"The president needs to step up here and set some guidelines for what he would do," Sen. Roy Blunt, R-Mo., said Sunday on NBC's "Meet the Press." The subject was gun control, and the choice of words was a bit ironic — if not pathetic. Everyone knows by now that President Donald Trump will never step up on this issue — or that, if he steps up one day, he will step down the next. Hiding behind his failure is a way for Majority Leader Mitch McConnell, R-Ky., Blunt and other Republican senators to abdicate their legislative authority and their responsibility to the country.

More than 300 million people live in the United States. They've elected just 100 among them to be U.S. senators. So, senators, stop waiting for Trump. Stop making excuses. Tell us what you think policy should be. Do your job.

The House has passed bipartisan gun legislation that includes expanding federal background checks. A new Post-ABC News Poll shows overwhelming support for the reform, across party and demographic lines. House Democratic leaders say they hope to pass additional reforms, including a ban on assault weapons. Taking weapons of war off the streets makes sense to us. If senators think otherwise, OK, make the case.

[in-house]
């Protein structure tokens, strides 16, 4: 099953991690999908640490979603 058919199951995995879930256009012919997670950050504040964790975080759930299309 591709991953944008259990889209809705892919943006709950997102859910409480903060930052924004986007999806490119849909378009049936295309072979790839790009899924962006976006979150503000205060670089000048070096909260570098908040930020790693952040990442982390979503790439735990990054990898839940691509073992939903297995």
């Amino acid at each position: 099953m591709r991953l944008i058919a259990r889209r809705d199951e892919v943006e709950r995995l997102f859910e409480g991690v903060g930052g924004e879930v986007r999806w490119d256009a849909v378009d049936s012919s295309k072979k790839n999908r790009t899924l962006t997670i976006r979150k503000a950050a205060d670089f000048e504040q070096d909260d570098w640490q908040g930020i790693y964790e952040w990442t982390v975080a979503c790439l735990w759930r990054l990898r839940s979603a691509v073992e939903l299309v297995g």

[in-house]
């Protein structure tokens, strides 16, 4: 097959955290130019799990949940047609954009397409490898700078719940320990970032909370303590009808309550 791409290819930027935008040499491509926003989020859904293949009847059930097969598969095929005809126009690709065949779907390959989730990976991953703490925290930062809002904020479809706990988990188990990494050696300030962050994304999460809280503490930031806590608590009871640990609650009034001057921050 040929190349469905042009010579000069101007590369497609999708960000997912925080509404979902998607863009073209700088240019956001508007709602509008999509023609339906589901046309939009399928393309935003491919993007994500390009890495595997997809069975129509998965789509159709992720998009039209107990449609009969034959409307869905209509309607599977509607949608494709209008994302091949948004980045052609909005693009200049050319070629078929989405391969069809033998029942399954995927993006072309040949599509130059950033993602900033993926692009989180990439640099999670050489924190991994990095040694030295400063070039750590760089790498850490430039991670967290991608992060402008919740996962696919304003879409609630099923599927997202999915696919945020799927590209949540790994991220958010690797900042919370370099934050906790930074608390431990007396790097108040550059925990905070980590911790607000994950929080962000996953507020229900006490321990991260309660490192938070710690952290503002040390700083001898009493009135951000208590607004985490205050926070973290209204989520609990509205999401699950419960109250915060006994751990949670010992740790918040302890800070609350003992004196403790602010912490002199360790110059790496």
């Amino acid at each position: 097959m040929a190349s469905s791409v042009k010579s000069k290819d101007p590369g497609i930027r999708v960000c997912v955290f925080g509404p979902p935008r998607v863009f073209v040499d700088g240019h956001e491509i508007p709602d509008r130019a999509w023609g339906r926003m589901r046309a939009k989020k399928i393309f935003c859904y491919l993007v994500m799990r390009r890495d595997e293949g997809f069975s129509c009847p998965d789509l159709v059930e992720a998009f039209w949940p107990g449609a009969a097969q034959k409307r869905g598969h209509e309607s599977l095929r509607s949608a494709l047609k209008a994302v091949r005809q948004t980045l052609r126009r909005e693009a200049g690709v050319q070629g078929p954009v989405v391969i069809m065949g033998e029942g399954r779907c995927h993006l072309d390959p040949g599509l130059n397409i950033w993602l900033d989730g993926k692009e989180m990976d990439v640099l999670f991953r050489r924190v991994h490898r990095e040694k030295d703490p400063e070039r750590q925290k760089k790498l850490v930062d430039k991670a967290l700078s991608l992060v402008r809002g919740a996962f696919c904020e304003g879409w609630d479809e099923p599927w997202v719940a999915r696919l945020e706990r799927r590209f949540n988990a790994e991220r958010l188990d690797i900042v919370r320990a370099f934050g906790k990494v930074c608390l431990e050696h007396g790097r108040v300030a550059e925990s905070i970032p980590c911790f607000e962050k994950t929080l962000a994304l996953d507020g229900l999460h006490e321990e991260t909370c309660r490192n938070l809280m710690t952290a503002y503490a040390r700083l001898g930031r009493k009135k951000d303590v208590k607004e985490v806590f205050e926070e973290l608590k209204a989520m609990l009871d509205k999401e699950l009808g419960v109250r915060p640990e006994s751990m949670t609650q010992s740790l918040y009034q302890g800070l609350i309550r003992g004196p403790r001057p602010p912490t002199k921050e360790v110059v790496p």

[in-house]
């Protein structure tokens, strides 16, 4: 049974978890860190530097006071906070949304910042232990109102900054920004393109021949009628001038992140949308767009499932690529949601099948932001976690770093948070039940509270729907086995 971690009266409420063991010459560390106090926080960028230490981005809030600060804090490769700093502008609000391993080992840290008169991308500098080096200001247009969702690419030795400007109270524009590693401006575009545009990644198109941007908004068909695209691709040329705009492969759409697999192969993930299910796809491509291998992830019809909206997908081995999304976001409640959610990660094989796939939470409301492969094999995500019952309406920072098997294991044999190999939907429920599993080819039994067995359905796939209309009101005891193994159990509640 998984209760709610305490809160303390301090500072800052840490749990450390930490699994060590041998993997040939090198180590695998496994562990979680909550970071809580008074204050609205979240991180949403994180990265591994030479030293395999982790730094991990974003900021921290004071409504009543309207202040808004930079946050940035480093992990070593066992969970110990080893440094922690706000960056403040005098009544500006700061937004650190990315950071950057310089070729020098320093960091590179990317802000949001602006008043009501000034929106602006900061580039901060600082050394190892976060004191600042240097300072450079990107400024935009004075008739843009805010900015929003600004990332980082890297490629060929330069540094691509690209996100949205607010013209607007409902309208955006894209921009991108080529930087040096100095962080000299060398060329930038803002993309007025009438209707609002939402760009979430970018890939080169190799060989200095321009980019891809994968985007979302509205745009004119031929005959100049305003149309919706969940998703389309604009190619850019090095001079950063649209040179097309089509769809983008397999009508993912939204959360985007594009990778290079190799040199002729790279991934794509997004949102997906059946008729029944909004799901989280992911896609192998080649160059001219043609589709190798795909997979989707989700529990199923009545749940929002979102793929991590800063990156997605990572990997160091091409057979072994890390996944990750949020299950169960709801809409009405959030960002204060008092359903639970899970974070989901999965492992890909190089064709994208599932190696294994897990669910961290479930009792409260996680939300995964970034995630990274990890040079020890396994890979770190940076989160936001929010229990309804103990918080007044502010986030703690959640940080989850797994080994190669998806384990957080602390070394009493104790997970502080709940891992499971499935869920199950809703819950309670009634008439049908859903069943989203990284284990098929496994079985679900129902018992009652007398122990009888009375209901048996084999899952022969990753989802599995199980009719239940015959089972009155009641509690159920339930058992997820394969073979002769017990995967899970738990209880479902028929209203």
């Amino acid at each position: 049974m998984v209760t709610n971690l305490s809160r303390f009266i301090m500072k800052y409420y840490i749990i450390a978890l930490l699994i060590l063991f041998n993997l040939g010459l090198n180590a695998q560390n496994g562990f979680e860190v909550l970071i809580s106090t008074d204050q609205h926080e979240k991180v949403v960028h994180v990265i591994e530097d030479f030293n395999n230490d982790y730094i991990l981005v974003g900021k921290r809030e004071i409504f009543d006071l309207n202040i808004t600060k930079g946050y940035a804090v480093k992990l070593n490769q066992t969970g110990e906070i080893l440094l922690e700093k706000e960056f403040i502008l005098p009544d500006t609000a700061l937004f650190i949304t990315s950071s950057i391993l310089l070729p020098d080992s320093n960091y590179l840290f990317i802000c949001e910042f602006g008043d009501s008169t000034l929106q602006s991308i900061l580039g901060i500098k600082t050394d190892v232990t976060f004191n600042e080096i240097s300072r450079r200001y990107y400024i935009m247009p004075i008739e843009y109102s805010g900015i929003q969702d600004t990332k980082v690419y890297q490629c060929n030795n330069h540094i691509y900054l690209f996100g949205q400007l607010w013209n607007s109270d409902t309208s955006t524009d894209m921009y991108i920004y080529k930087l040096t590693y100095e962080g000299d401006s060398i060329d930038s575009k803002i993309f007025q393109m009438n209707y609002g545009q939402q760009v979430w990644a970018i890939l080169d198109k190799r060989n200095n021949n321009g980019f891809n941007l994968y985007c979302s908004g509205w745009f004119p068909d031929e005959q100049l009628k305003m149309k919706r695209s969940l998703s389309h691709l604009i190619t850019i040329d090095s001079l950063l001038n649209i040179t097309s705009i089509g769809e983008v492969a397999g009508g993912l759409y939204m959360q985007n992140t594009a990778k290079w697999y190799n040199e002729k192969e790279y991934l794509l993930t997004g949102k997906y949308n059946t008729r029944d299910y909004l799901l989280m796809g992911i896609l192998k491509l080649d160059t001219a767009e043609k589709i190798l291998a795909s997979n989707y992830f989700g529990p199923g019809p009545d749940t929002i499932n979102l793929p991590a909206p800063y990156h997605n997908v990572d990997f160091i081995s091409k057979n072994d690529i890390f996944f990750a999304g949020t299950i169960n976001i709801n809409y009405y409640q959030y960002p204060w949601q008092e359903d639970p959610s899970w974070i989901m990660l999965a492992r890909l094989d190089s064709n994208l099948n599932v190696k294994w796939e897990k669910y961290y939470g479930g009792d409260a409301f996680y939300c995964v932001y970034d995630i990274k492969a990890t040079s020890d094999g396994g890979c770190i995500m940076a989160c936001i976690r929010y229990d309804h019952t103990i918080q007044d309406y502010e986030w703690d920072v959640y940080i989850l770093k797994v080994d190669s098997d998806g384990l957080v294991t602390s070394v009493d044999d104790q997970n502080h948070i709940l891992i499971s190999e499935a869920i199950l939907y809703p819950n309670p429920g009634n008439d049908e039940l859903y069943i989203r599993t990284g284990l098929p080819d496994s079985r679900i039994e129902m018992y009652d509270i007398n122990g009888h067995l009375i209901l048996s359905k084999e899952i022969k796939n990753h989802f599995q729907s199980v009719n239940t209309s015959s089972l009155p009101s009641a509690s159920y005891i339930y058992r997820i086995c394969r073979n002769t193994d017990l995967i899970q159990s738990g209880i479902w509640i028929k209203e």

Instead, McConnell simply refuses to act until Trump comes to a decision on what type of bill he would support. This, as he and Blunt well know, is a fool's game. After last year's mass shooting at a high school in Parkland, Florida, Trump promised teachers and students, "We're going to be very strong on background checks." He taunted a roomful of lawmakers for being scared of the National Rifle Association. Then he caved to the NRA and threatened a veto when the House passed legislation that would require universal background checks. After this summer's back-to-back mass shootings in Texas and Ohio, Trump again boasted about the "great appetite" for tightening background checks. One phone call from NRA chief executive Wayne LaPierre, and his appetite had wilted again.

"Someone in the Republican Party has to take the lead on this," Texas Lt. Gov. Dan Patrick said Friday as he announced his support for a gun control measure in defiance of the national gun lobby. Patrick, a conservative Republican who has received an A-plus rating from the NRA, said he is "willing to take an arrow" from the NRA to change Texas law to include private gun sales in background checks. Patrick's change of heart came less than a week after seven people were killed and at least 21 more injured in Odessa by a gunman who obtained an assault rifle from a private seller after he failed a background check because of a mental-health issue.

"Look, I'm a solid NRA guy," Patrick told the Dallas Morning News, "but not expanding the background check to eliminate the stranger to stranger sale makes no sense to me and . . . most folks."

Is he right or wrong, senators? Tell us what you think. If you disagree, tell us why. If you agree, pass a bill. Then Trump can step up and sign it or veto it. That's how the Constitution says things are supposed to work.

— The Washington Post